Not much in the box as far as accessories go. Headphones and a USB cable is about all there is. The instruction manual mentions a minijack cable for use with the dedicated line input recording port--but we didn't see one.
Still smaller than most cell phones, the iAudio 7 packs music, video, and photos; unbeatable sound quality; line-in recording, voice recording, FM recording; and multiple format support, into a neat little package.
The iAudio 7 lets you record voice, radio and line-input directly to a stereo WMA file with a selectable resolution between 64Kbps and 128Kbps. Line-input recording also allows the option of automatically splitting the recording into multiple tracks when it detects silences between songs.
These things look cool, but they only sound about as good as a set of iPod earbuds. They're not bad, but considering how good the audio quality is on the iAudio 7, an investment in higher quality earphones is recommended.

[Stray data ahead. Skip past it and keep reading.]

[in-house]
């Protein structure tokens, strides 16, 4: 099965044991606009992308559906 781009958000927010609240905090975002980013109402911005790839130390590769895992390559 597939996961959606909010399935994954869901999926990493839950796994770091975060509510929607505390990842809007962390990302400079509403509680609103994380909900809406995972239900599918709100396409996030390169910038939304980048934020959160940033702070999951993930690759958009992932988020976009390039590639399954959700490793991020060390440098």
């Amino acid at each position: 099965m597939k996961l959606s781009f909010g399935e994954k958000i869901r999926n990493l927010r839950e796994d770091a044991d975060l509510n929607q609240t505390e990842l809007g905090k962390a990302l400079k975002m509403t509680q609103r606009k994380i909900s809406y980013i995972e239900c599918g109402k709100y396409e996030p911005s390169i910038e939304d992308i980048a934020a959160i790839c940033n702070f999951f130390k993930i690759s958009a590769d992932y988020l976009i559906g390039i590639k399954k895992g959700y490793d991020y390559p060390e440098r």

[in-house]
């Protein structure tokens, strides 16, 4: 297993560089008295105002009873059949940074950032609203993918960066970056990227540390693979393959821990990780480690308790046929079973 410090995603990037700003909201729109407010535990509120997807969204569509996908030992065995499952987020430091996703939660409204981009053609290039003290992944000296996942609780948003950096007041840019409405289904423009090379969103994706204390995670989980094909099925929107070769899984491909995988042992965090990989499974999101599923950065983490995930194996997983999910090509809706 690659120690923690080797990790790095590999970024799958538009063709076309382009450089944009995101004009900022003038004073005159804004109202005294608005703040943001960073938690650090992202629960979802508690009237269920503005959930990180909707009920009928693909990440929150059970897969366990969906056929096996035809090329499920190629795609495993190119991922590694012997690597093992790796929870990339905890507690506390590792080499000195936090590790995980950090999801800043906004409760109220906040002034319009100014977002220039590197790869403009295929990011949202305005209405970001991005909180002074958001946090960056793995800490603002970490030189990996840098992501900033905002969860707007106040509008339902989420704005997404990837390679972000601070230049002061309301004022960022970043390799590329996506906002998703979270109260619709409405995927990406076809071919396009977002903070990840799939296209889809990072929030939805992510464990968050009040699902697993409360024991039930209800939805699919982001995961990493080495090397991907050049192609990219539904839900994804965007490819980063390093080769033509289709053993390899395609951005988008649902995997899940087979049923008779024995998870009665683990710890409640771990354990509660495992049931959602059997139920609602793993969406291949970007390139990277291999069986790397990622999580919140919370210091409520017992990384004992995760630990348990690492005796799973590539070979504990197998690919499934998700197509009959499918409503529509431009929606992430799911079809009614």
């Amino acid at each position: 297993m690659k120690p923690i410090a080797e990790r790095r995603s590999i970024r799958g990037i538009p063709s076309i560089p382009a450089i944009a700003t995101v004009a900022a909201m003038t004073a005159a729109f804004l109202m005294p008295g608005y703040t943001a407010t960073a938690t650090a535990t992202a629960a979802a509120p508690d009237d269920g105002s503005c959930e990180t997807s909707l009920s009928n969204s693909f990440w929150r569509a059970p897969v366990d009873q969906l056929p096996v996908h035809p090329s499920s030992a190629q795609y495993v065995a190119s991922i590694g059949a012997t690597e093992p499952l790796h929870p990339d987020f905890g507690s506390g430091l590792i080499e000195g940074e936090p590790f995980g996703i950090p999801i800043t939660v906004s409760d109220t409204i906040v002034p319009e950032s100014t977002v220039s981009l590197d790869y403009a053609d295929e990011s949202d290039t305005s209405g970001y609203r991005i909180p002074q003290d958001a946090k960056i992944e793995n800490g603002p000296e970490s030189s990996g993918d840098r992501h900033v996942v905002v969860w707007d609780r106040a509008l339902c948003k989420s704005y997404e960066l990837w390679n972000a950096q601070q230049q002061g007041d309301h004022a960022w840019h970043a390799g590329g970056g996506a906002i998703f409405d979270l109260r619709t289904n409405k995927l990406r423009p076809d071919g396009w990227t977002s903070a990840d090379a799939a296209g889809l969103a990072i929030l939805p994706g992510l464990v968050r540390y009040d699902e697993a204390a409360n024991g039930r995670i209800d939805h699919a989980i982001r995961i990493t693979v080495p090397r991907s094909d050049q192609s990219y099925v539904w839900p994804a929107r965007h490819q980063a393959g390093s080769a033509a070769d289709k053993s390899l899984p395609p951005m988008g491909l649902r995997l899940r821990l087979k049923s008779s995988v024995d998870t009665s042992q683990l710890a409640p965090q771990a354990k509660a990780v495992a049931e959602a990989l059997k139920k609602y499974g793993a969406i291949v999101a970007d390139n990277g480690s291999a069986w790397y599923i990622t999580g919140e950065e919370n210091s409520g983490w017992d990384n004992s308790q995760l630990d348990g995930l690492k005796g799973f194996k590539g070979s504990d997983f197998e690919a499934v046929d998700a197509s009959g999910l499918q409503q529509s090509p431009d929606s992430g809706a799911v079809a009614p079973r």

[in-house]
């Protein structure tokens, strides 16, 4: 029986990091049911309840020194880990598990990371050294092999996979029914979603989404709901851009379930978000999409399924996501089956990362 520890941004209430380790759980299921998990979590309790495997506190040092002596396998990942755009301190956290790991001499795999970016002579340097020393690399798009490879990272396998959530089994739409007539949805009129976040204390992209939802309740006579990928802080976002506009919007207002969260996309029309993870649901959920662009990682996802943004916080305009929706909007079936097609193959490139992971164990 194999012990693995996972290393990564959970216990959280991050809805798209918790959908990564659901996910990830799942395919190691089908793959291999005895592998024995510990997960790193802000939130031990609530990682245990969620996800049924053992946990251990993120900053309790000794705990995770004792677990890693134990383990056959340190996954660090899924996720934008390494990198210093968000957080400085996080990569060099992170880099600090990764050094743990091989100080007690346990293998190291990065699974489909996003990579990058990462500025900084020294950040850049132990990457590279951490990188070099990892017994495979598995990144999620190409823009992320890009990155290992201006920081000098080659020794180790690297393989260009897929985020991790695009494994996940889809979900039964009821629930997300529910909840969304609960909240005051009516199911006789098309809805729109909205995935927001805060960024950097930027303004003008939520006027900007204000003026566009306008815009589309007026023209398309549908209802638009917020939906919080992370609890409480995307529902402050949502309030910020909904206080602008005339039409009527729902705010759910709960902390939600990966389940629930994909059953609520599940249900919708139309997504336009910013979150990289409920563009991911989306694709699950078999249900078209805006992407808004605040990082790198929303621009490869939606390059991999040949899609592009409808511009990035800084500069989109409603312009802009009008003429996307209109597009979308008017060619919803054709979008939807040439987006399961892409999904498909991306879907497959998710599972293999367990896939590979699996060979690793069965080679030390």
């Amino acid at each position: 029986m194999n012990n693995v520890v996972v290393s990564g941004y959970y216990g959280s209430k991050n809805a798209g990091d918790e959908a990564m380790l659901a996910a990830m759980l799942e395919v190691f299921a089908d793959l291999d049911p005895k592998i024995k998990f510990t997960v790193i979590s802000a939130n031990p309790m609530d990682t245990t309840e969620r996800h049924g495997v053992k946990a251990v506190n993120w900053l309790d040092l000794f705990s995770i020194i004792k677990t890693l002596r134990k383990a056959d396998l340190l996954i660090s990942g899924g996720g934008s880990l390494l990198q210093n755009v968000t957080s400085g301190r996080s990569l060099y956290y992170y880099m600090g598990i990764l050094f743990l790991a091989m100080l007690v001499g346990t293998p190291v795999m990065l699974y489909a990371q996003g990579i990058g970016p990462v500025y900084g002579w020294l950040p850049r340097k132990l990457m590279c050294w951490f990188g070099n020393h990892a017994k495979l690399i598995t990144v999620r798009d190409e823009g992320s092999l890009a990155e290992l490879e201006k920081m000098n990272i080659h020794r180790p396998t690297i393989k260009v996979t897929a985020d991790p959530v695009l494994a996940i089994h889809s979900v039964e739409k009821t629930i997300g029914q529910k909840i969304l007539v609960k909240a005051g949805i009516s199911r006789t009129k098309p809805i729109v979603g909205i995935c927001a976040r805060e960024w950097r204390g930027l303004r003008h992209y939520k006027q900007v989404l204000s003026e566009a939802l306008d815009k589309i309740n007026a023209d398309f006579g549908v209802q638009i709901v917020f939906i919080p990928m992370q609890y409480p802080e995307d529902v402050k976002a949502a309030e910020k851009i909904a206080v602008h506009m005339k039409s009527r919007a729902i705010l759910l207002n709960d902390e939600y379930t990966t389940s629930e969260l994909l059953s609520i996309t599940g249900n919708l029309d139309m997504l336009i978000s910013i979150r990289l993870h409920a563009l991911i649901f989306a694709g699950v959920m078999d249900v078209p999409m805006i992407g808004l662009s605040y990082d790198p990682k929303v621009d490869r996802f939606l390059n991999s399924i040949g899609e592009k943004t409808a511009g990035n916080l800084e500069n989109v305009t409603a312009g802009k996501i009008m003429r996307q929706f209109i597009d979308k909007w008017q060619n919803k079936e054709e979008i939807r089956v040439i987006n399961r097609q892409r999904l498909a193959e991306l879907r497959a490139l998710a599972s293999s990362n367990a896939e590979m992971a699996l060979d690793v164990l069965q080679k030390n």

The iAudio 7's Swing Touch interface isn't as intuitive as the iPod's jog wheel. Once we realized that the touch strip responded in different ways to different gestures (sliding, tapping, and holding), it became much easier to get around.
This looks a little like a Mac vs PC ad, except it's more like Mac vs Linux. The iPod Nano is beautiful and very easy to use, but it's also maddeningly restricted. It's almost as if the iAudio 7 is the result of every frustrated iPod Nano user getting together and designing their own player. Sure, the iAudio 7 can't match the elegance of the Nano, but its feature list would make any iPod cower.